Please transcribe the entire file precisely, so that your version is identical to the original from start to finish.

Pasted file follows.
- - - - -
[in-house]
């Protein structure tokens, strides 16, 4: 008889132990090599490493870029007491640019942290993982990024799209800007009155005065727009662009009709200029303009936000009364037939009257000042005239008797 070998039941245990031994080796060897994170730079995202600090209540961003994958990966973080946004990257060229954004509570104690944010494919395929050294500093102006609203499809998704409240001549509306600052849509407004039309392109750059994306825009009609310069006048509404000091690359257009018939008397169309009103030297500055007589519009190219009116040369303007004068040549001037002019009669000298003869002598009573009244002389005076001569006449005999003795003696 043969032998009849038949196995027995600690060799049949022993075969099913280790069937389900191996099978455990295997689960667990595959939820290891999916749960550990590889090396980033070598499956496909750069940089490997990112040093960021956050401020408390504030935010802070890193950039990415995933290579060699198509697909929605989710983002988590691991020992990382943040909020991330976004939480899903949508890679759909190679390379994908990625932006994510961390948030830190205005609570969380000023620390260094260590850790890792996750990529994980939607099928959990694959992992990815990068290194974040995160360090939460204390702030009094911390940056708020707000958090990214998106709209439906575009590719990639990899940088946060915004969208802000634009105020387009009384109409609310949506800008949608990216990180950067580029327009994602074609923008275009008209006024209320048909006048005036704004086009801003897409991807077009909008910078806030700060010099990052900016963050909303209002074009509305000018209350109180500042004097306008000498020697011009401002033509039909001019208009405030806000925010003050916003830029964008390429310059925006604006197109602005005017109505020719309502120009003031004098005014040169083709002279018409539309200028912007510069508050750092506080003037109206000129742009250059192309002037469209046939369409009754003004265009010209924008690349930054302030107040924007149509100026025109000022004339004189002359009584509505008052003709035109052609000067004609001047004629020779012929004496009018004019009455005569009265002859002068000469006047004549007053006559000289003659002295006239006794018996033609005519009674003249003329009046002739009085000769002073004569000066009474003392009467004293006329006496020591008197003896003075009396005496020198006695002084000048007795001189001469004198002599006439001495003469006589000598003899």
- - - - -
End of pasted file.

[in-house]
């Protein structure tokens, strides 16, 4: 008889132990090599490493870029007491640019942290993982990024799209800007009155005065727009662009009709200029303009936000009364037939009257000042005239008797 070998039941245990031994080796060897994170730079995202600090209540961003994958990966973080946004990257060229954004509570104690944010494919395929050294500093102006609203499809998704409240001549509306600052849509407004039309392109750059994306825009009609310069006048509404000091690359257009018939008397169309009103030297500055007589519009190219009116040369303007004068040549001037002019009669000298003869002598009573009244002389005076001569006449005999003795003696 043969032998009849038949196995027995600690060799049949022993075969099913280790069937389900191996099978455990295997689960667990595959939820290891999916749960550990590889090396980033070598499956496909750069940089490997990112040093960021956050401020408390504030935010802070890193950039990415995933290579060699198509697909929605989710983002988590691991020992990382943040909020991330976004939480899903949508890679759909190679390379994908990625932006994510961390948030830190205005609570969380000023620390260094260590850790890792996750990529994980939607099928959990694959992992990815990068290194974040995160360090939460204390702030009094911390940056708020707000958090990214998106709209439906575009590719990639990899940088946060915004969208802000634009105020387009009384109409609310949506800008949608990216990180950067580029327009994602074609923008275009008209006024209320048909006048005036704004086009801003897409991807077009909008910078806030700060010099990052900016963050909303209002074009509305000018209350109180500042004097306008000498020697011009401002033509039909001019208009405030806000925010003050916003830029964008390429310059925006604006197109602005005017109505020719309502120009003031004098005014040169083709002279018409539309200028912007510069508050750092506080003037109206000129742009250059192309002037469209046939369409009754003004265009010209924008690349930054302030107040924007149509100026025109000022004339004189002359009584509505008052003709035109052609000067004609001047004629020779012929004496009018004019009455005569009265002859002068000469006047004549007053006559000289003659002295006239006794018996033609005519009674003249003329009046002739009085000769002073004569000066009474003392009467004293006329006496020591008197003896003075009396005496020198006695002084000048007795001189001469004198002599006439001495003469006589000598003899």